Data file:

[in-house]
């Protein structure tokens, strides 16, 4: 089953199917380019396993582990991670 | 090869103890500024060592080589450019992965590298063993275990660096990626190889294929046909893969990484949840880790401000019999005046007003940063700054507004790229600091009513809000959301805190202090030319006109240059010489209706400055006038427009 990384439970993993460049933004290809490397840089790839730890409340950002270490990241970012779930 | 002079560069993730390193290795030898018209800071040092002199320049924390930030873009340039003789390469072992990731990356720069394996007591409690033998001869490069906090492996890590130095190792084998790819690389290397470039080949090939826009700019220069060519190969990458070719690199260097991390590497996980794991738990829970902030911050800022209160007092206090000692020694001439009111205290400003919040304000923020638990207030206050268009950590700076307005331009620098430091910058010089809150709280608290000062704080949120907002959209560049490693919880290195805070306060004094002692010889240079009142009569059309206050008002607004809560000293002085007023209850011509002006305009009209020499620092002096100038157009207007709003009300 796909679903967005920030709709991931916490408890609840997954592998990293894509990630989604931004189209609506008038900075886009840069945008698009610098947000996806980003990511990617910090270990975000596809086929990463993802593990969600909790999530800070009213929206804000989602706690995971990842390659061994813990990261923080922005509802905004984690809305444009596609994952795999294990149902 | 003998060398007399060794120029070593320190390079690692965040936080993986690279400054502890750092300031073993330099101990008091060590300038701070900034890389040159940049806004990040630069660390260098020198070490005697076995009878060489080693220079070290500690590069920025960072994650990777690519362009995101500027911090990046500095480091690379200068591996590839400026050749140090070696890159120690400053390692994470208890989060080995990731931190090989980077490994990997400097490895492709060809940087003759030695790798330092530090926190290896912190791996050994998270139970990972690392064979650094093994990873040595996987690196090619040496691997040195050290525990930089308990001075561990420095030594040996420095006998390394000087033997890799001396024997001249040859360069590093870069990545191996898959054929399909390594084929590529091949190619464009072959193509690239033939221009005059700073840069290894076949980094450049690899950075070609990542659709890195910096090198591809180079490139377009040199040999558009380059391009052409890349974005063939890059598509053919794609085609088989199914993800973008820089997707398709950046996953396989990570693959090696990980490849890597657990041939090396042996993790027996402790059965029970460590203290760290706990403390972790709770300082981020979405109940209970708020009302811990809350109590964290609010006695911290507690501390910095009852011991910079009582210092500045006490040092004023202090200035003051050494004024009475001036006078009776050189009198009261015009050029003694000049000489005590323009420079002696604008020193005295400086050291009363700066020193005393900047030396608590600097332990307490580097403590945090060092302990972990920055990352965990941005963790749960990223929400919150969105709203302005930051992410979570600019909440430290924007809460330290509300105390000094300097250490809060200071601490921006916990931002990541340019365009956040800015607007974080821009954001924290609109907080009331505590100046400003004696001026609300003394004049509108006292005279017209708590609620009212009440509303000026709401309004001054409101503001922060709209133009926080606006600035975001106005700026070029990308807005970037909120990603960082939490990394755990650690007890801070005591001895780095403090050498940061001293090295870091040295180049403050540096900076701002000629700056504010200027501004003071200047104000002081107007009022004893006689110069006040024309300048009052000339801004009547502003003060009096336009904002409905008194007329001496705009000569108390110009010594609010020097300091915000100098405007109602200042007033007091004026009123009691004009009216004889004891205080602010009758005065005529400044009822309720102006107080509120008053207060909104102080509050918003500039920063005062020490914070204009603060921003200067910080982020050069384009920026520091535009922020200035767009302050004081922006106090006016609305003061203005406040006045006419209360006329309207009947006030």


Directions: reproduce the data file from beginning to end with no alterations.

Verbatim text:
[in-house]
């Protein structure tokens, strides 16, 4: 089953199917380019396993582990991670 | 090869103890500024060592080589450019992965590298063993275990660096990626190889294929046909893969990484949840880790401000019999005046007003940063700054507004790229600091009513809000959301805190202090030319006109240059010489209706400055006038427009 990384439970993993460049933004290809490397840089790839730890409340950002270490990241970012779930 | 002079560069993730390193290795030898018209800071040092002199320049924390930030873009340039003789390469072992990731990356720069394996007591409690033998001869490069906090492996890590130095190792084998790819690389290397470039080949090939826009700019220069060519190969990458070719690199260097991390590497996980794991738990829970902030911050800022209160007092206090000692020694001439009111205290400003919040304000923020638990207030206050268009950590700076307005331009620098430091910058010089809150709280608290000062704080949120907002959209560049490693919880290195805070306060004094002692010889240079009142009569059309206050008002607004809560000293002085007023209850011509002006305009009209020499620092002096100038157009207007709003009300 796909679903967005920030709709991931916490408890609840997954592998990293894509990630989604931004189209609506008038900075886009840069945008698009610098947000996806980003990511990617910090270990975000596809086929990463993802593990969600909790999530800070009213929206804000989602706690995971990842390659061994813990990261923080922005509802905004984690809305444009596609994952795999294990149902 | 003998060398007399060794120029070593320190390079690692965040936080993986690279400054502890750092300031073993330099101990008091060590300038701070900034890389040159940049806004990040630069660390260098020198070490005697076995009878060489080693220079070290500690590069920025960072994650990777690519362009995101500027911090990046500095480091690379200068591996590839400026050749140090070696890159120690400053390692994470208890989060080995990731931190090989980077490994990997400097490895492709060809940087003759030695790798330092530090926190290896912190791996050994998270139970990972690392064979650094093994990873040595996987690196090619040496691997040195050290525990930089308990001075561990420095030594040996420095006998390394000087033997890799001396024997001249040859360069590093870069990545191996898959054929399909390594084929590529091949190619464009072959193509690239033939221009005059700073840069290894076949980094450049690899950075070609990542659709890195910096090198591809180079490139377009040199040999558009380059391009052409890349974005063939890059598509053919794609085609088989199914993800973008820089997707398709950046996953396989990570693959090696990980490849890597657990041939090396042996993790027996402790059965029970460590203290760290706990403390972790709770300082981020979405109940209970708020009302811990809350109590964290609010006695911290507690501390910095009852011991910079009582210092500045006490040092004023202090200035003051050494004024009475001036006078009776050189009198009261015009050029003694000049000489005590323009420079002696604008020193005295400086050291009363700066020193005393900047030396608590600097332990307490580097403590945090060092302990972990920055990352965990941005963790749960990223929400919150969105709203302005930051992410979570600019909440430290924007809460330290509300105390000094300097250490809060200071601490921006916990931002990541340019365009956040800015607007974080821009954001924290609109907080009331505590100046400003004696001026609300003394004049509108006292005279017209708590609620009212009440509303000026709401309004001054409101503001922060709209133009926080606006600035975001106005700026070029990308807005970037909120990603960082939490990394755990650690007890801070005591001895780095403090050498940061001293090295870091040295180049403050540096900076701002000629700056504010200027501004003071200047104000002081107007009022004893006689110069006040024309300048009052000339801004009547502003003060009096336009904002409905008194007329001496705009000569108390110009010594609010020097300091915000100098405007109602200042007033007091004026009123009691004009009216004889004891205080602010009758005065005529400044009822309720102006107080509120008053207060909104102080509050918003500039920063005062020490914070204009603060921003200067910080982020050069384009920026520091535009922020200035767009302050004081922006106090006016609305003061203005406040006045006419209360006329309207009947006030």